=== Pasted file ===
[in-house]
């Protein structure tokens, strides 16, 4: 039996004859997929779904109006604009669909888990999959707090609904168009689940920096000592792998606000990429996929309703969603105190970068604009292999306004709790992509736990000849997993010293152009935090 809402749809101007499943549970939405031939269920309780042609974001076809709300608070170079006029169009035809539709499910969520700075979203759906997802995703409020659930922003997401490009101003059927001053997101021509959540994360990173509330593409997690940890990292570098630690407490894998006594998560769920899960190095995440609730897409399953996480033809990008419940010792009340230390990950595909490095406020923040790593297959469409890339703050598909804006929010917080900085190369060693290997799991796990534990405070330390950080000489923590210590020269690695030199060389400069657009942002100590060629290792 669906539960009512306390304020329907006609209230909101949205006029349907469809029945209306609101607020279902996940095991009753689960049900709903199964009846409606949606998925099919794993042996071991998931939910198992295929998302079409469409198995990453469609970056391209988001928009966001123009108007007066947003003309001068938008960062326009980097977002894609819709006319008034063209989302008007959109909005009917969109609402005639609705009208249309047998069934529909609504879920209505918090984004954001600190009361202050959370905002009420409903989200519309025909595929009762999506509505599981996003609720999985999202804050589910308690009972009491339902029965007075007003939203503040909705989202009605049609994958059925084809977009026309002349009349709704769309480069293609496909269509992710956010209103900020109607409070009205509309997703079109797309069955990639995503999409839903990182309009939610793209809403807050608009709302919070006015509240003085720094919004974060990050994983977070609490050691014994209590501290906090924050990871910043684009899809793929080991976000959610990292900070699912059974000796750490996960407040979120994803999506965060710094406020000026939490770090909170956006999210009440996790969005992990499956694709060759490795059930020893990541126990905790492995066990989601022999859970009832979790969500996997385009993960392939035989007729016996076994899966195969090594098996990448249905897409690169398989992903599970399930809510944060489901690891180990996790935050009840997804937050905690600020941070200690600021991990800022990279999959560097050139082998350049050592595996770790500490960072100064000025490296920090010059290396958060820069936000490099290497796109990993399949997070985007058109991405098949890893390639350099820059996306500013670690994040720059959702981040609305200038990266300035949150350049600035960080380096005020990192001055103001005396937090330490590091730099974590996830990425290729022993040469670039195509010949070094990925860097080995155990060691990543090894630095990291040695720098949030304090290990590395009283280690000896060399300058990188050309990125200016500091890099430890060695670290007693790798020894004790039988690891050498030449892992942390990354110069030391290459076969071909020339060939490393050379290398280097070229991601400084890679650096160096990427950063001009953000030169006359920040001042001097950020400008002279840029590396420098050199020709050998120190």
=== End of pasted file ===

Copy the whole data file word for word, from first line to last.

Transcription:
[in-house]
């Protein structure tokens, strides 16, 4: 039996004859997929779904109006604009669909888990999959707090609904168009689940920096000592792998606000990429996929309703969603105190970068604009292999306004709790992509736990000849997993010293152009935090 809402749809101007499943549970939405031939269920309780042609974001076809709300608070170079006029169009035809539709499910969520700075979203759906997802995703409020659930922003997401490009101003059927001053997101021509959540994360990173509330593409997690940890990292570098630690407490894998006594998560769920899960190095995440609730897409399953996480033809990008419940010792009340230390990950595909490095406020923040790593297959469409890339703050598909804006929010917080900085190369060693290997799991796990534990405070330390950080000489923590210590020269690695030199060389400069657009942002100590060629290792 669906539960009512306390304020329907006609209230909101949205006029349907469809029945209306609101607020279902996940095991009753689960049900709903199964009846409606949606998925099919794993042996071991998931939910198992295929998302079409469409198995990453469609970056391209988001928009966001123009108007007066947003003309001068938008960062326009980097977002894609819709006319008034063209989302008007959109909005009917969109609402005639609705009208249309047998069934529909609504879920209505918090984004954001600190009361202050959370905002009420409903989200519309025909595929009762999506509505599981996003609720999985999202804050589910308690009972009491339902029965007075007003939203503040909705989202009605049609994958059925084809977009026309002349009349709704769309480069293609496909269509992710956010209103900020109607409070009205509309997703079109797309069955990639995503999409839903990182309009939610793209809403807050608009709302919070006015509240003085720094919004974060990050994983977070609490050691014994209590501290906090924050990871910043684009899809793929080991976000959610990292900070699912059974000796750490996960407040979120994803999506965060710094406020000026939490770090909170956006999210009440996790969005992990499956694709060759490795059930020893990541126990905790492995066990989601022999859970009832979790969500996997385009993960392939035989007729016996076994899966195969090594098996990448249905897409690169398989992903599970399930809510944060489901690891180990996790935050009840997804937050905690600020941070200690600021991990800022990279999959560097050139082998350049050592595996770790500490960072100064000025490296920090010059290396958060820069936000490099290497796109990993399949997070985007058109991405098949890893390639350099820059996306500013670690994040720059959702981040609305200038990266300035949150350049600035960080380096005020990192001055103001005396937090330490590091730099974590996830990425290729022993040469670039195509010949070094990925860097080995155990060691990543090894630095990291040695720098949030304090290990590395009283280690000896060399300058990188050309990125200016500091890099430890060695670290007693790798020894004790039988690891050498030449892992942390990354110069030391290459076969071909020339060939490393050379290398280097070229991601400084890679650096160096990427950063001009953000030169006359920040001042001097950020400008002279840029590396420098050199020709050998120190």